LONDON – Dinosaurs may have farted themselves to extinction, according to a new study from British scientists.
The researchers calculated that the prehistoric beasts pumped out more than 520 million tons (472 million tonnes) of methane a year -- enough to warm the planet and hasten their own eventual demise.
Until now, an asteroid strike and volcanic activity around 65 million years ago had seemed the most likely cause of their extinction.
Giant plant-eating sauropods were fingered as the key culprits in the study, which appears in the latest edition of the journal Current Biology. An average argentinosaurus, weighing around 90 tons (82 tonnes) and measuring 140 feet (42m), chomped its way through half a ton (half a tonne) of ferns a day, producing clouds of methane as the food broke down in its gut.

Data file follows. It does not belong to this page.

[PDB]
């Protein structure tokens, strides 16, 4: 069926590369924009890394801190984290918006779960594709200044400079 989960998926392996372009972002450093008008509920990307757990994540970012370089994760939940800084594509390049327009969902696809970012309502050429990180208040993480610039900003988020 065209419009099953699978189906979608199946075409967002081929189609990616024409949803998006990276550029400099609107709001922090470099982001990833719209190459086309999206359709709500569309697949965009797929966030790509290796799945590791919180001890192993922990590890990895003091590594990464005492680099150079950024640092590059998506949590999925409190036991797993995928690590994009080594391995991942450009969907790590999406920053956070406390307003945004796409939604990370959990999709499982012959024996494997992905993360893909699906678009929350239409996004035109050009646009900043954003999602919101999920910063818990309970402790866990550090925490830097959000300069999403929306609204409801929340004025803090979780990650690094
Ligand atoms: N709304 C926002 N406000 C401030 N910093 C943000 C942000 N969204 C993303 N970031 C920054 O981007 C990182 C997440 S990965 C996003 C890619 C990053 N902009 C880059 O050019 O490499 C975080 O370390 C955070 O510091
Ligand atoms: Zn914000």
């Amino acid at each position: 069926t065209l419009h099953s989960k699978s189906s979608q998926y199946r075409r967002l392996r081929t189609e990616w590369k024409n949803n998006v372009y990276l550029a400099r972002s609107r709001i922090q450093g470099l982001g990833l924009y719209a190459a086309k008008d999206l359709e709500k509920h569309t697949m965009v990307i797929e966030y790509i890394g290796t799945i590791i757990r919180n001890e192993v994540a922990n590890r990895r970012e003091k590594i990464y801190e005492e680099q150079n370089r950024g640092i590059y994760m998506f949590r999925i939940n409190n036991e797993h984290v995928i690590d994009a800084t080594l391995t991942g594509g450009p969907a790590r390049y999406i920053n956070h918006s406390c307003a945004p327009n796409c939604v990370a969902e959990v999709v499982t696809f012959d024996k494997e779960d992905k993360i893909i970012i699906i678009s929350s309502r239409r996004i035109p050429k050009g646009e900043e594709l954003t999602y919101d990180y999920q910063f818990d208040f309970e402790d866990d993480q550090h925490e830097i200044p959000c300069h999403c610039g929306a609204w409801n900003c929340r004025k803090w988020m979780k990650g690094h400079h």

Professor Graeme Ruxton from St. Andrews University in Scotland and co-researcher David Wilkinson, from Liverpool John Moores University, worked out just how much of the greenhouse gas the billions of dinosaurs would have generated during the Mesozoic era, starting 250 million years ago.
"A simple mathematical model suggests that the microbes living in sauropod dinosaurs may have produced enough methane to have an important effect on the Mesozoic climate," Wilkinson said. "In fact, our calculations suggest these dinosaurs may have produced more methane than all the modern sources, natural and human, put together."
The dinosaur output of 520 million tons (472 million tonnes) is comparable to current natural and man-made emissions of the greenhouse gas, which scientists say is around 21 times more powerful than CO2 at trapping heat on Earth and causing climate change. Cows and other farm animals globally contribute up to 100 million tons (90 million tonnes) a year of methane.